Painting a Springer Spaniel in Acrylic
creating a custom pet portrait in light-fast acrylic paint on canvas
By Ellie Burdett
The goal this week is to paint a pet portrait in acrylic paint on canvas, not an easy task if this is your first attempt at a fur baby, however totally achievable. There are tips and tricks to painting pets in acrylic for the beginner artist to complete this project.
This tutorial aims to take you through the steps needed to complete this project at home from choosing your reference photo to the processes I found useful on this project.
The very thought of painting a pet portrait can be quite daunting after you get over the original excitement, however taken in a step by step approach it helped me get from the idea stage to the completed project. I spent a lot of time trying and a few fluffed attempts before finding a formula that worked for me.
It is about trial and error and finding what works for you. the worst thing you can do is to not try or give up if at first your attempts are not as you perceived they would turn out. The thing to remember here is the more you paint – the more you will learn and lets face it acrylic painting is vey forgiving and it is easy to just paint over any bits your not happy with (tip: make sure the layer underneath is totally dry before you do this or the previous layer will lift)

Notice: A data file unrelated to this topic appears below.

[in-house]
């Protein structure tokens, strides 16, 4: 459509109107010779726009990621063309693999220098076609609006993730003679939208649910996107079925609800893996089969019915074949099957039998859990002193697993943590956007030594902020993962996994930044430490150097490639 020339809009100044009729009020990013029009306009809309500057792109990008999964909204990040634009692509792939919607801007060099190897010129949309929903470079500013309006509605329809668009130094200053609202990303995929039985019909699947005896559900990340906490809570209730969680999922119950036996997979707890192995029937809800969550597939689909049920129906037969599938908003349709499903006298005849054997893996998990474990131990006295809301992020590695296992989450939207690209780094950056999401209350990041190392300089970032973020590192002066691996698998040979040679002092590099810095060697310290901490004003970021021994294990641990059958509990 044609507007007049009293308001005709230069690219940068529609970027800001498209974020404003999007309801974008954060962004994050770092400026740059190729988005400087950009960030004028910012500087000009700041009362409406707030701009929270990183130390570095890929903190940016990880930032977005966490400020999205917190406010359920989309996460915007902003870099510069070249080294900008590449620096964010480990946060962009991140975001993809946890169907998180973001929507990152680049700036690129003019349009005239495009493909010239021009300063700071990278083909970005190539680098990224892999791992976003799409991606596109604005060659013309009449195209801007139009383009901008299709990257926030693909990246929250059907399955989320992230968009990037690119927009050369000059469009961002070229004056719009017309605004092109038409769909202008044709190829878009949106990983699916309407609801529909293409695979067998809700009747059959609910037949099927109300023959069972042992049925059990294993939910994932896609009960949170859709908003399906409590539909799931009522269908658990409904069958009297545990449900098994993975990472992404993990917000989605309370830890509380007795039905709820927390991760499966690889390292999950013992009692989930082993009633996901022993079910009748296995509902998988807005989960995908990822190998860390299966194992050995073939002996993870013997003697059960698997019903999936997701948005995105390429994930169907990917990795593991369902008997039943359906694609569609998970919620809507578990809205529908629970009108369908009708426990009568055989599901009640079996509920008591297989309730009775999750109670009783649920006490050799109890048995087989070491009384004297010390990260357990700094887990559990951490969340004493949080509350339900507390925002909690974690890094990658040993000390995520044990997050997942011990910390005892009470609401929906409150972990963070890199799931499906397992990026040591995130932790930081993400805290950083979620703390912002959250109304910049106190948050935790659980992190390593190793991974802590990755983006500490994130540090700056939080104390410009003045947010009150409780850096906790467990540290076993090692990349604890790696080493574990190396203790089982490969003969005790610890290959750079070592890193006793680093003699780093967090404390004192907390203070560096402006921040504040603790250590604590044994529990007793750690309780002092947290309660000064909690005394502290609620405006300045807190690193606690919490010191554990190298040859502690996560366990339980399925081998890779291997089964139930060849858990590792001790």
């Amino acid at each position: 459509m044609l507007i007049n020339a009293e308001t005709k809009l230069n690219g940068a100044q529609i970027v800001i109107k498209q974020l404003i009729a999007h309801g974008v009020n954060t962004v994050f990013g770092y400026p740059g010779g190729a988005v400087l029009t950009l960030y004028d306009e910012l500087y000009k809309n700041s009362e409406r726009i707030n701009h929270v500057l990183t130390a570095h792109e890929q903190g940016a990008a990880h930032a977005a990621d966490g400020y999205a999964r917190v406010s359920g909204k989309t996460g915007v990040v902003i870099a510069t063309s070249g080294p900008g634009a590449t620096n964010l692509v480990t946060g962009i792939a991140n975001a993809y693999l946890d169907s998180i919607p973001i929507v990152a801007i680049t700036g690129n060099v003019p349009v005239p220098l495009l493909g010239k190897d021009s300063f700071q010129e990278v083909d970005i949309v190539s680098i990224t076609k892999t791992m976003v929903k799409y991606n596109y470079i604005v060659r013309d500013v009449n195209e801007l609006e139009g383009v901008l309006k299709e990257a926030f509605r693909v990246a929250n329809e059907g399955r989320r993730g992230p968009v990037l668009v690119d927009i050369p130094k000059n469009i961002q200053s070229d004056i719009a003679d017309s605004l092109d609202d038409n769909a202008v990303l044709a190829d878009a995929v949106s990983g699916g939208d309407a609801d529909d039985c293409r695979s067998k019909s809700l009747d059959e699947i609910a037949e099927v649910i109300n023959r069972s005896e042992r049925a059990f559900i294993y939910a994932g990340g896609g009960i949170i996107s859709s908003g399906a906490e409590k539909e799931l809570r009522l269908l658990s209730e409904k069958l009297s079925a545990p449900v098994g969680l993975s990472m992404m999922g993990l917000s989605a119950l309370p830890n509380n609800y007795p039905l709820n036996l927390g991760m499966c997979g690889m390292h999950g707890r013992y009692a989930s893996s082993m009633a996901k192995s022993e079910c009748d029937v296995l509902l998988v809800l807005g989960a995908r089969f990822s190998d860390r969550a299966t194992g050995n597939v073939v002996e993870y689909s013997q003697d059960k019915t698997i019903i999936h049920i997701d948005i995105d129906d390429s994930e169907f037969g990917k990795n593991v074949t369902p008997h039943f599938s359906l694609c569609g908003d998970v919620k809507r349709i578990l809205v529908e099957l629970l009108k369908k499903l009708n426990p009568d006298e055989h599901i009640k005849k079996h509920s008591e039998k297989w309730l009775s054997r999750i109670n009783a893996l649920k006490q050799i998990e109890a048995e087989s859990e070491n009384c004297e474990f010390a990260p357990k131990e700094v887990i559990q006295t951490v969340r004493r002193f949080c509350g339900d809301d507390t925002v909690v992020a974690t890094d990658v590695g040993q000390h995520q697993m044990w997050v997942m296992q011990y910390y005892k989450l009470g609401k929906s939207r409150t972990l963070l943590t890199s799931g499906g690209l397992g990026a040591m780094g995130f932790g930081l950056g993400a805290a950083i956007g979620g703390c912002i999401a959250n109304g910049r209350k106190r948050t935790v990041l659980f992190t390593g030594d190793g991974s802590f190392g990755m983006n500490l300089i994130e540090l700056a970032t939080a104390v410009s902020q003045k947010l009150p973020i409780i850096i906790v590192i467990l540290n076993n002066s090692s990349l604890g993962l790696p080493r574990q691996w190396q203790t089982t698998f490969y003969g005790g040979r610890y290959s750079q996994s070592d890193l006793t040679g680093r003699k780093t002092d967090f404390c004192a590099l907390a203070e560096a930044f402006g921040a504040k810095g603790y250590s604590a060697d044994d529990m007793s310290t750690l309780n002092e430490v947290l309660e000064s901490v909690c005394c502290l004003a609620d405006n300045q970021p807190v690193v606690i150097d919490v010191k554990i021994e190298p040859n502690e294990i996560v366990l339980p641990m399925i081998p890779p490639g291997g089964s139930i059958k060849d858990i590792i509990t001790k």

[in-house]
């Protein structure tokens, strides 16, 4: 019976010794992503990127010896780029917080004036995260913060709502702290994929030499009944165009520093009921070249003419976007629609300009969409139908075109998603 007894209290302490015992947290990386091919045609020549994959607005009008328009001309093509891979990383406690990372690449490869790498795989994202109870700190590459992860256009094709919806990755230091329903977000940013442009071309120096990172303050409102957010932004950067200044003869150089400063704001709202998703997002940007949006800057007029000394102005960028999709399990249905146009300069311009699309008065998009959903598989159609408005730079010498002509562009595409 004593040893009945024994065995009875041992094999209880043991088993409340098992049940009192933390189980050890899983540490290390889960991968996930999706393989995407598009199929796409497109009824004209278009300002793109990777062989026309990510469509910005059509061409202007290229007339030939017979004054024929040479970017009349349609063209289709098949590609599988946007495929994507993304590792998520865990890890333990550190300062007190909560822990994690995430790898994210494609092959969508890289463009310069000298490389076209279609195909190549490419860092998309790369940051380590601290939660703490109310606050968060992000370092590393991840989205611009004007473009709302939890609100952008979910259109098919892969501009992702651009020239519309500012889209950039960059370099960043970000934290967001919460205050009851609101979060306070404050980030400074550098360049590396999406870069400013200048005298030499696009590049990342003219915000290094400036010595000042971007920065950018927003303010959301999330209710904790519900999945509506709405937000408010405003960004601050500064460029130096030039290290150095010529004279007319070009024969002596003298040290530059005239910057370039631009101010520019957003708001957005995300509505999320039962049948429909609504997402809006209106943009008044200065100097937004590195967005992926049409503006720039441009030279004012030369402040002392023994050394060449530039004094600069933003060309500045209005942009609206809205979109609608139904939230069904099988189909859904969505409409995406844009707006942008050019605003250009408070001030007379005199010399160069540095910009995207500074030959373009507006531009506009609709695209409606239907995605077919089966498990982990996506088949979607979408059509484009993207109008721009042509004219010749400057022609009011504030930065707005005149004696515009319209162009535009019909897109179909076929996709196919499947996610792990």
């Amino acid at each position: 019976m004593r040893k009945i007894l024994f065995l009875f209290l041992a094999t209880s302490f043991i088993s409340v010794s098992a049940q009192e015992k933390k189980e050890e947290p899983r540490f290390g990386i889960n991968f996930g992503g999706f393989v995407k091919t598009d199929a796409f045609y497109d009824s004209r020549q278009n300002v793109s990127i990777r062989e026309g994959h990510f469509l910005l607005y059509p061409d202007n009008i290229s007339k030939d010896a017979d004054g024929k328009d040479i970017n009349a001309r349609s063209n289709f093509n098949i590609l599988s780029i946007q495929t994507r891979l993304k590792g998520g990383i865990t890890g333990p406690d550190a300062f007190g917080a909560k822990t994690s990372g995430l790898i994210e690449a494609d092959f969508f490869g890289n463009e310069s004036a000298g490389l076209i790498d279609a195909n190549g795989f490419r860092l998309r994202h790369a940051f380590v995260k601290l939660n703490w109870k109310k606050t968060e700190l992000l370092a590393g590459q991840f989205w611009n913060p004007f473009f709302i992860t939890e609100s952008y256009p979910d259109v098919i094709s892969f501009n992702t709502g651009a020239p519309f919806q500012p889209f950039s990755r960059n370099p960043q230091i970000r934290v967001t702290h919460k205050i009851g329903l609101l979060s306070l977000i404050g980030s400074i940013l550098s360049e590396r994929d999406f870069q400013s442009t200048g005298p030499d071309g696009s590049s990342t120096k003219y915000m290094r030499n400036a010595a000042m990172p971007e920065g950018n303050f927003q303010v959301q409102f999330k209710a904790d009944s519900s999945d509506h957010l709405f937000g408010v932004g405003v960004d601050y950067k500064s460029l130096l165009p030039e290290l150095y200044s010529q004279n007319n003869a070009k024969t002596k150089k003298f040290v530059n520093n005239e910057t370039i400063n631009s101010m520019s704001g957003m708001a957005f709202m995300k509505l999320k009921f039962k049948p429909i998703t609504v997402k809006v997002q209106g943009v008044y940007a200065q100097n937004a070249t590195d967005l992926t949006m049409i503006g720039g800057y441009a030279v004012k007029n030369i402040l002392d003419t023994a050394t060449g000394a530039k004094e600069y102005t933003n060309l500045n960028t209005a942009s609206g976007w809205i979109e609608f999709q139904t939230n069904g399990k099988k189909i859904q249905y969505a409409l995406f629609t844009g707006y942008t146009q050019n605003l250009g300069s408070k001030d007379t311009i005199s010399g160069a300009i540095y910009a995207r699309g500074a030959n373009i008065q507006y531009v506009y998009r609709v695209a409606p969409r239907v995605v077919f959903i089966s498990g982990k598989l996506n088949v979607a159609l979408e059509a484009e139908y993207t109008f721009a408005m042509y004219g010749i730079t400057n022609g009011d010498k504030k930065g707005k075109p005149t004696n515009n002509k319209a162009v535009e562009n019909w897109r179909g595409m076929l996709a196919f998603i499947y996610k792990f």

“Tip: Always start with a good reference photo – this I have found is the difference between success and failure”
The Reference Photo:
Stating with a good reference photo is the key to success here. Things to look out for here are clarity within the photo. An image that shows the pet is just not enough, the photo needs to be up close and personal and show the direction of the fur. Another important feature of the reference photo for the painting is to ensure that there are no areas of shadow that may obscure any detail of the subject. Particularly as a new artist, you need to pay more attention to the reference material than your actual painting.
On the section below there are a few examples of good and bad photos – notice how some are in shadow on the face and the detail is difficult to pick out.
A quick note on permissions: always get the photo owners permission to post the photo and artwork online as I have done here.
Poor Reference Photo
Although at first glance a beautiful photo, it does not give the clarity required for the detailed work needed for an acrylic painting. There are areas around the side of the face merging into the ears where the detail is not clear.
Good Reference Photo
Although this photo appear less than attractive at first look with a bin in full sight, it is worth noting that the image has all the required detail and focus for painting. The background can be changed to enhance the subject.
Creating the back drop:
Choosing a background to your painting is the first job on the agenda…I found it very productive to work from back to foreground. Colour choice is also important and I have found it useful to ensure your background both matches and complements the pet you are intending to paint.
I personally like a little twist and creativity in the background adding my personal artistic style and atmosphere. I have found that just painting the pet, although great does not give a completed look to the artwork.